Keywords:

Methamphetamine; Parkinson’s disease; Aging; Alphasynuclein; Synaptic transmission

Introduction

In the United States, oral methamphetamine (Desoxyn, OVATION Pharmaceuticals) is an FDA approved treatment for attention deficit hyperactivity disorder in children and for the short-term treatment of obesity. Methamphetamine is also the second most popular illicit drug worldwide. According to the United Nations Office on Drugs and Crime, more than 290 tons of methamphetamine synthesized in the year 2005 alone [1]. This corresponds to approximately ~3 billion 100 mg doses of methamphetamine. Human methamphetamine users routinely abuse large quantities of the drug (55-640mg) [2,3] for months and even years. Post-mortem brain tissue from methamphetamine users show a decrease in striatal dopamine (DA), dopamine transporter (DAT) density and DA binding affinity [4-6]. Similarly, repeated methamphetamine administration can cause neurotoxicity in primates and rodents [7,8]. The brain tissue of human methamphetamine users exhibits long-term and possibly irreversible damage to DA neurons and loss of striatal DAT even after three years of abstinence [5]. Repeated methamphetamine injections in rats promote formation of higher molecular weight (>150 kDa) DAT complexes 24-48 hours post treatment [9]. This effect is considered as one putative underlying mechanisms responsible for decreasing DAT function and was suppressed by manipulations that prevent the persistent methamphetamine-mediated deficits in dopaminergic function [9].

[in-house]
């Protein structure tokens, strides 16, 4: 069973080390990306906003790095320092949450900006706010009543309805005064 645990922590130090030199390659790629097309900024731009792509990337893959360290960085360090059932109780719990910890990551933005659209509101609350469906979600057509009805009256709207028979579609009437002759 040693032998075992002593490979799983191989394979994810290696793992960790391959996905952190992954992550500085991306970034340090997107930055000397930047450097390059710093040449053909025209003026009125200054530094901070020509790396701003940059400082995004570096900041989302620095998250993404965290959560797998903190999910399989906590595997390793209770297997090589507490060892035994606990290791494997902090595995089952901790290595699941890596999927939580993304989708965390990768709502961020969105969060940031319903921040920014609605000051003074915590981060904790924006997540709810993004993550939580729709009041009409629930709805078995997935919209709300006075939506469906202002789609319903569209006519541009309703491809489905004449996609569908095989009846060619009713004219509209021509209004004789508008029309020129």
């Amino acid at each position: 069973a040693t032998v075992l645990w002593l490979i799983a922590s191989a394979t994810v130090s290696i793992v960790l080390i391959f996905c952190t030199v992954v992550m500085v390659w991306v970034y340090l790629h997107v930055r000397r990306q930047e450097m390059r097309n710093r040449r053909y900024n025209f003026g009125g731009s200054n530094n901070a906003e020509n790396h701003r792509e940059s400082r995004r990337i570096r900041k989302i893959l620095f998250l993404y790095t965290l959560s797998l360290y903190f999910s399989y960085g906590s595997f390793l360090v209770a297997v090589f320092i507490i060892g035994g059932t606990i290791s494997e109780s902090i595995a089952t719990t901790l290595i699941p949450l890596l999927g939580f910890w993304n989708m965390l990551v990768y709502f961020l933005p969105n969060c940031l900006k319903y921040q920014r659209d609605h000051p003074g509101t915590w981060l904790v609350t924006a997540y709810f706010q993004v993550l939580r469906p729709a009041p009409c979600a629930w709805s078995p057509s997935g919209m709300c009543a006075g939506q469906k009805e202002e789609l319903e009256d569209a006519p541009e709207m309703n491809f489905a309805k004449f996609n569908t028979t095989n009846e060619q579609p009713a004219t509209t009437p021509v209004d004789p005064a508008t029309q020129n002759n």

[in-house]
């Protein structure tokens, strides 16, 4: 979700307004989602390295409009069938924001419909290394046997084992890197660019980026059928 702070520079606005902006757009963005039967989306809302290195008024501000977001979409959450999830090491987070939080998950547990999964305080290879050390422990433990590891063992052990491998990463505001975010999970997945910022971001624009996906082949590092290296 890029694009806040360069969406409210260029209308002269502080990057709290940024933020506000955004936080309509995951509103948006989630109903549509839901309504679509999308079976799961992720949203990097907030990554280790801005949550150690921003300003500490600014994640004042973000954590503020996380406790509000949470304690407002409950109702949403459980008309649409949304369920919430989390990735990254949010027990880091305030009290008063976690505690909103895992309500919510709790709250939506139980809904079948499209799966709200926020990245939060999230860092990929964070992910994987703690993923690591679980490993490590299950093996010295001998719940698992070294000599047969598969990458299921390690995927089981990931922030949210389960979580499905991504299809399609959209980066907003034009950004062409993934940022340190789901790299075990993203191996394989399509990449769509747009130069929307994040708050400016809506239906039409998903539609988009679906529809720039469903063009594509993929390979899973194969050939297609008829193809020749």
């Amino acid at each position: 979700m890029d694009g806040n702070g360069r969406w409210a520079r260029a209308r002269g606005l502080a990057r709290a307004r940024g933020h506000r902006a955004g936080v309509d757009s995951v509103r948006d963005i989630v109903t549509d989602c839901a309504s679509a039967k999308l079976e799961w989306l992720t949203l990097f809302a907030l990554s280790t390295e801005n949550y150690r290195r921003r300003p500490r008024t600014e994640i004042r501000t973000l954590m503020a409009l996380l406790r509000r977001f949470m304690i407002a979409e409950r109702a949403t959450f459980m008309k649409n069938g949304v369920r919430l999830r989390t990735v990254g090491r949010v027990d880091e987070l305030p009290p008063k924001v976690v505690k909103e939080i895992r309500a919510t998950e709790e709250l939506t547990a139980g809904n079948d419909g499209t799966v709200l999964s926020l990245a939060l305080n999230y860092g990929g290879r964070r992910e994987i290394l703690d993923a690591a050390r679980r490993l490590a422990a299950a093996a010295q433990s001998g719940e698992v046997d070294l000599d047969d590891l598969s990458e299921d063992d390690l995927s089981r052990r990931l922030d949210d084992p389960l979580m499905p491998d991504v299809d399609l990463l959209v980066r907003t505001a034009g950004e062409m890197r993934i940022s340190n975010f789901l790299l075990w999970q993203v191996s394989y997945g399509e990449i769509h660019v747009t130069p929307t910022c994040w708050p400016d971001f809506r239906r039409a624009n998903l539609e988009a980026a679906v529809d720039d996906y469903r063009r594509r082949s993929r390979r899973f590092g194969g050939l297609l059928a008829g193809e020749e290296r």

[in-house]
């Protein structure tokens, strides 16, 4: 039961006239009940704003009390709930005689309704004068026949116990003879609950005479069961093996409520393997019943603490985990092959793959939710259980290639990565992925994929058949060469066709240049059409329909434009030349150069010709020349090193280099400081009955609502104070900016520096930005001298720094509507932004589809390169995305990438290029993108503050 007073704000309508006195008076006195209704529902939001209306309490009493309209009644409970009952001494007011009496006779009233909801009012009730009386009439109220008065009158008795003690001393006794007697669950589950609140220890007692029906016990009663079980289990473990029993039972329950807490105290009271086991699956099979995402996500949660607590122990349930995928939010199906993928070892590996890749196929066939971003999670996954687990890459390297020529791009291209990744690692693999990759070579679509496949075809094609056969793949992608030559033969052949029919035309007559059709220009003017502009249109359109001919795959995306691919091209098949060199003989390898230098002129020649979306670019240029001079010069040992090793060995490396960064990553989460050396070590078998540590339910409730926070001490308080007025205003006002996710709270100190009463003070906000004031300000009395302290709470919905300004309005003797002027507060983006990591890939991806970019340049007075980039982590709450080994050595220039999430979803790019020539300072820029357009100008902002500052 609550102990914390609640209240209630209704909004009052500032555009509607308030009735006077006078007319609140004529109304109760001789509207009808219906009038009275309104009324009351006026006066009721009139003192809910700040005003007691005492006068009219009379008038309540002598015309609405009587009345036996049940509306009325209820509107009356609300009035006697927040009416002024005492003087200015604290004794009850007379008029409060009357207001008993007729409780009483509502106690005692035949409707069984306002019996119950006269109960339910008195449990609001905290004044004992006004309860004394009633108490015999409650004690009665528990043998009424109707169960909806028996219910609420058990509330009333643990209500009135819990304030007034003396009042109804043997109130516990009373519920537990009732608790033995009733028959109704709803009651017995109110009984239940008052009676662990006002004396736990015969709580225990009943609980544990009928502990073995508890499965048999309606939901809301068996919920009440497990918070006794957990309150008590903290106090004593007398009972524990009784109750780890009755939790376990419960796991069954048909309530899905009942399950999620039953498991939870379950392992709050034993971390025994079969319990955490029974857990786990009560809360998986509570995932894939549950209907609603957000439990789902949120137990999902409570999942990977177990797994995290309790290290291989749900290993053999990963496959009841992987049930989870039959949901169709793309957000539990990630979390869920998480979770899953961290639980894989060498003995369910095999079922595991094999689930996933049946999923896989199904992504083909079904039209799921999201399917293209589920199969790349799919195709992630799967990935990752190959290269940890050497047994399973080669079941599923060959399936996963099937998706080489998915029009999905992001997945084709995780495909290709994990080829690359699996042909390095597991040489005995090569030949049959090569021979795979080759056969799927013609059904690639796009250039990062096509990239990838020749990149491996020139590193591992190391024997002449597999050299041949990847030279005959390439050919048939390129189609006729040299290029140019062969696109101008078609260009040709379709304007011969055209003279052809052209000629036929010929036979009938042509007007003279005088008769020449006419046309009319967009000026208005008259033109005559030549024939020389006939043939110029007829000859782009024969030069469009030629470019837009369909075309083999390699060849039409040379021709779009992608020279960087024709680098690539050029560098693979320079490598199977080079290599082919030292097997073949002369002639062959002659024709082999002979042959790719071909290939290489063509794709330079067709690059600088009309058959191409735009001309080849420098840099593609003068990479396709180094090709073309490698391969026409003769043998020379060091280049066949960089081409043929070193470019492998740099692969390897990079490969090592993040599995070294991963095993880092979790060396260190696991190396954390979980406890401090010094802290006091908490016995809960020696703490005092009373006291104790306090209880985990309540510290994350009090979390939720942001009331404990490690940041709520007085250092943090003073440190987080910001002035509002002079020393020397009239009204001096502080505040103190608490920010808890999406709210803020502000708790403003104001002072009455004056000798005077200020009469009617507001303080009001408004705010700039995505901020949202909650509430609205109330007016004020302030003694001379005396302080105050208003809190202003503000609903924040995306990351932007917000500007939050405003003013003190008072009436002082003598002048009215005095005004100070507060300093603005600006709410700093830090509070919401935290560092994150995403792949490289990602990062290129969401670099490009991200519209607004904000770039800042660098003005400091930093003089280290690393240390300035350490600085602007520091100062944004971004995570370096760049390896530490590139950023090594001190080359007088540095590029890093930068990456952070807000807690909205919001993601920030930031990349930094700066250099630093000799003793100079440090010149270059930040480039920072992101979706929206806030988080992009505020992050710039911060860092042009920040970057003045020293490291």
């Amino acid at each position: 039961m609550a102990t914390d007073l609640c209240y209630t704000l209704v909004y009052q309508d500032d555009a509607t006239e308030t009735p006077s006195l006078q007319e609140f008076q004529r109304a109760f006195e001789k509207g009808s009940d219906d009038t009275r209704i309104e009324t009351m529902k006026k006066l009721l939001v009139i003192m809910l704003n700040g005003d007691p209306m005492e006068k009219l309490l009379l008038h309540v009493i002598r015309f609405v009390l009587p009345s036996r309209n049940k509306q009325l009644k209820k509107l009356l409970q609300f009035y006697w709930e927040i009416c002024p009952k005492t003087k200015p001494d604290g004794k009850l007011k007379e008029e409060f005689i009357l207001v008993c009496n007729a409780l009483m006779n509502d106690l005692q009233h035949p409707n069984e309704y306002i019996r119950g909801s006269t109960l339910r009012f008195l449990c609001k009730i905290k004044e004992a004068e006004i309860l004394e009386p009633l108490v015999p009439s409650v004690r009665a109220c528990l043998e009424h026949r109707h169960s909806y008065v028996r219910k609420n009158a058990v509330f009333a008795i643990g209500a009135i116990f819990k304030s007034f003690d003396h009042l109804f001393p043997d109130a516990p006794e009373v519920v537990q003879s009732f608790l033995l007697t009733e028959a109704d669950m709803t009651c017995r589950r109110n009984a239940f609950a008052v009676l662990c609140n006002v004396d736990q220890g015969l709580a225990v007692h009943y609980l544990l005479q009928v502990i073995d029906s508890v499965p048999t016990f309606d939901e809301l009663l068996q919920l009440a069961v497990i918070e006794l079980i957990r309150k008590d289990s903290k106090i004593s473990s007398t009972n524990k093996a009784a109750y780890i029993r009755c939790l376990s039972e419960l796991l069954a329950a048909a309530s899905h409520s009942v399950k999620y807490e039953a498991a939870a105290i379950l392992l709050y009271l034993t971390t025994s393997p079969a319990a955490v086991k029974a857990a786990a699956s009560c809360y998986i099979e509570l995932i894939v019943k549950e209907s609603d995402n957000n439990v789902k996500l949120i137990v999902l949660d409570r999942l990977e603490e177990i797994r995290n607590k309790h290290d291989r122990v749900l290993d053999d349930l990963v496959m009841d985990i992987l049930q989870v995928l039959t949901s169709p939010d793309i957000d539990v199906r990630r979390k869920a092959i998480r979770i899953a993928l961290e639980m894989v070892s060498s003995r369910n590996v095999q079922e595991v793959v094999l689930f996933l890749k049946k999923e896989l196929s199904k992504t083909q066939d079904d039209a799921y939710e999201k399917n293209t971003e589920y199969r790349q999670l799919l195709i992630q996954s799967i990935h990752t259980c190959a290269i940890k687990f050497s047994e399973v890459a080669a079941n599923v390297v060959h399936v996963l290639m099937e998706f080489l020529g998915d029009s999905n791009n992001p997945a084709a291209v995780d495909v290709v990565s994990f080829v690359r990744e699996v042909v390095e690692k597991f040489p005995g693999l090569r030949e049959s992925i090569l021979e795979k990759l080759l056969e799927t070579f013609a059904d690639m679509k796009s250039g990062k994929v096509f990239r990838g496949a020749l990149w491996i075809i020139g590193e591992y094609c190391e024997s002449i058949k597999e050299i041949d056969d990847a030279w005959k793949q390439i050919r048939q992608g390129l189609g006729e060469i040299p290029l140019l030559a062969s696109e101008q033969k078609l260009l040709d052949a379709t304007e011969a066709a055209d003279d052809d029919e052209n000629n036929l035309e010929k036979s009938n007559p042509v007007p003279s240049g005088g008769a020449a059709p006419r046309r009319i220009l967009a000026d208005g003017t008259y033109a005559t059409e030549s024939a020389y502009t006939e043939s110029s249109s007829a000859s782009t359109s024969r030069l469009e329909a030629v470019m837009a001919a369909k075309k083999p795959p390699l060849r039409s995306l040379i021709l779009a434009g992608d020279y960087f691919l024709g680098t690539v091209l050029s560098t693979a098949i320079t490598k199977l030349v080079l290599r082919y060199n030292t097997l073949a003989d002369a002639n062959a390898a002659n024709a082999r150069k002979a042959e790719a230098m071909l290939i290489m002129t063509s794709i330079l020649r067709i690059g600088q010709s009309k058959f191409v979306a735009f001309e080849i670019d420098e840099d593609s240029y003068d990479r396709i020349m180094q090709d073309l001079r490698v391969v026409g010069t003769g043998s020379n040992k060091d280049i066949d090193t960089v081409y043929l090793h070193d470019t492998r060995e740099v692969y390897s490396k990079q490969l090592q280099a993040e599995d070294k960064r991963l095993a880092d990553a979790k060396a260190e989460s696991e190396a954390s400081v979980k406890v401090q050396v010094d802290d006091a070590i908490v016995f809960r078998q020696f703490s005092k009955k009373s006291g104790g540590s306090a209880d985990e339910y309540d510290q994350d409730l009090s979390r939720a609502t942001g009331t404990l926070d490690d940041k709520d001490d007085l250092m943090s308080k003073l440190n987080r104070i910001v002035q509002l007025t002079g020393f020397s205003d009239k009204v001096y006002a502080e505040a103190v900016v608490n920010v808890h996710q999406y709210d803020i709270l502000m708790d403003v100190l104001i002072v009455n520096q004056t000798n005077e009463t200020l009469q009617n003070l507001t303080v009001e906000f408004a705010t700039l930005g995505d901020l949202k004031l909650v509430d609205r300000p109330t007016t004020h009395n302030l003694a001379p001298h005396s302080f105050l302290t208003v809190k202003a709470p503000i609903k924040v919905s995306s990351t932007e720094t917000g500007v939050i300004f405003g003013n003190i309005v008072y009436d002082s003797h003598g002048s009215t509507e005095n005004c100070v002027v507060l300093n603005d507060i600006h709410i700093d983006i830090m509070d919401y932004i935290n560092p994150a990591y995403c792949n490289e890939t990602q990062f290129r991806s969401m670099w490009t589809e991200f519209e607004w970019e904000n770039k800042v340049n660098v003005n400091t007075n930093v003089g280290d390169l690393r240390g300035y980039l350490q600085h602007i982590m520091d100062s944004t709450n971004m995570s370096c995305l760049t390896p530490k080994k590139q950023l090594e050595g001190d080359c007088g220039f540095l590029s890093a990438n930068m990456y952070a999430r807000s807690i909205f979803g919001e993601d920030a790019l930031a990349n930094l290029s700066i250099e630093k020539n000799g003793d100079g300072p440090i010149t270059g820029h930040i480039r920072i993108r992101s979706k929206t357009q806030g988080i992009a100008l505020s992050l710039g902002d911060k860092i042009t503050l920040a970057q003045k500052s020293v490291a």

Recent studies [10,11] suggest that methamphetamine exposure during early stages of life may increase risk of developing Parkinsonlike symptoms. The risks of developing Parkinson-like symptoms were shown to rise by 75% in methamphetamine abusers [10]. Other studies suggest that chronic exposure to psychostimulants may increase the level of alpha-synuclein, a synaptic protein implicated in the pathogenesis of neurodegenerative diseases. For example, Mash and colleagues [12-14] reported elevated alpha-synuclein levels in the midbrain DA neurons of chronic cocaine abusers. Western blot and immuno-autoradiography analysis of postmortem brain tissue obtained from chronic cocaine abusers and age-matched drug-free control subjects revealed threefold higher alpha-synuclein levels in the dopaminergic neurons of the substantia nigra and ventral tegmental area of cocaine abusers as compared to controls [12-14]. Furthermore, it has been demonstrated that overexpression of alpha-synuclein within neurons of the substantia nigra induced by amphetamine derivatives is related to the occurrence of intracellular inclusions of this protein [15]. Tavassoly and Lee [16] documented that methamphetamine binds to the N-terminus of alpha-synuclein and causes a conformational change in the protein that can lead to stabilization of the oligomeric form of alpha-synuclein implicated in neurotoxicity induction.